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Although the 24-year-old didn’t end up with the pink jersey in Milano, his second-place overall sees him take the honor of the best-finishing Aussie at the Italian tour, surpassing Cadel Evans’ third place in 2013. And now Hindley has positioned himself at the center of a new generation of Australian GC hopefuls as Down Under’s elder statesmen take a back seat.
With the likes of Evans and Simon Gerrans well into retirement and Australia’s current figurehead Richie Porte stepping away from GC duties, Aussies needed a new poster boy – and they’ve suddenly found a whole new wave of talent to choose from.
Hindley is just one of many youthful Aussies hitting a high note in the WorldTour, including Giro stage-winner Ben O’Connor, 24, Tirreno-Adriatico star Lucas Hamilton, also 24, and climbing talent Michael Storer, 23. With Porte signing off his leadership career with a best-ever podium finish at the Tour de France this summer, they’ve come of age just in time.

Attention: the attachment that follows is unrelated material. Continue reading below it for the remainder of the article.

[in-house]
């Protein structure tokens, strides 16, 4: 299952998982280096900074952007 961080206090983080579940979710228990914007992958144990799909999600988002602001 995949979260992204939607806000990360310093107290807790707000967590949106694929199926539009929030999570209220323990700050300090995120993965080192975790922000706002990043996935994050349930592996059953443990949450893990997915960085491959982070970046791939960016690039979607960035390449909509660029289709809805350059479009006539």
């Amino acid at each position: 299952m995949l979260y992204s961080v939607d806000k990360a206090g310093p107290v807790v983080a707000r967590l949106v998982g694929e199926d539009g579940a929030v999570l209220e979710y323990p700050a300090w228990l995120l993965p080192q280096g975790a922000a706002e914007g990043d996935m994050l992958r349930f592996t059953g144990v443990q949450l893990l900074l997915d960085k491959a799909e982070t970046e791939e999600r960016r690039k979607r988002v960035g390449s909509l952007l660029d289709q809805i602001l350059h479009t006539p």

“Australia has always had a whole heap of guys coming through, but especially now more than ever,” Hindley said on a group call shortly after the Giro. “When you look at how many Aussies are in the WorldTour, it’s the most I’ve ever seen I think, and a lot of those guys are super-young.”
Hindley, O’Connor, Storer, and Hamilton all came through a similar home-grown pathway centered around the national development team and Mitchelton-Scott’s now-shuttered Conti squad, and having all graduated at similar times, they’re all blossoming together.
“I joined the Australian U23 team in 2016,” O’Connor told VeloNews. “There was me, Lucas Hamilton, Jai [Hindley], [Michael] Storer. Us four were all there racing and now we’ve all made it professional. And pretty much every one of us has won professional races now we’ve stepped up to the WorldTour.”
With a generation of young Australians now established in cycling’s top tier – this year’s Giro saw 18 on the start sheet, making them the second-best represented nation behind Italy – the next step is to fill the shoes of the likes of Porte and Evans.
Hindley is the leading candidate for becoming the next in the line of Down Under’s greats after his exploits in Italy, a ride that proved his victory at the Herald Sun Tour some 10 months earlier was no fluke. However, the Sunweb star is keen to emphasize he’s only one of many.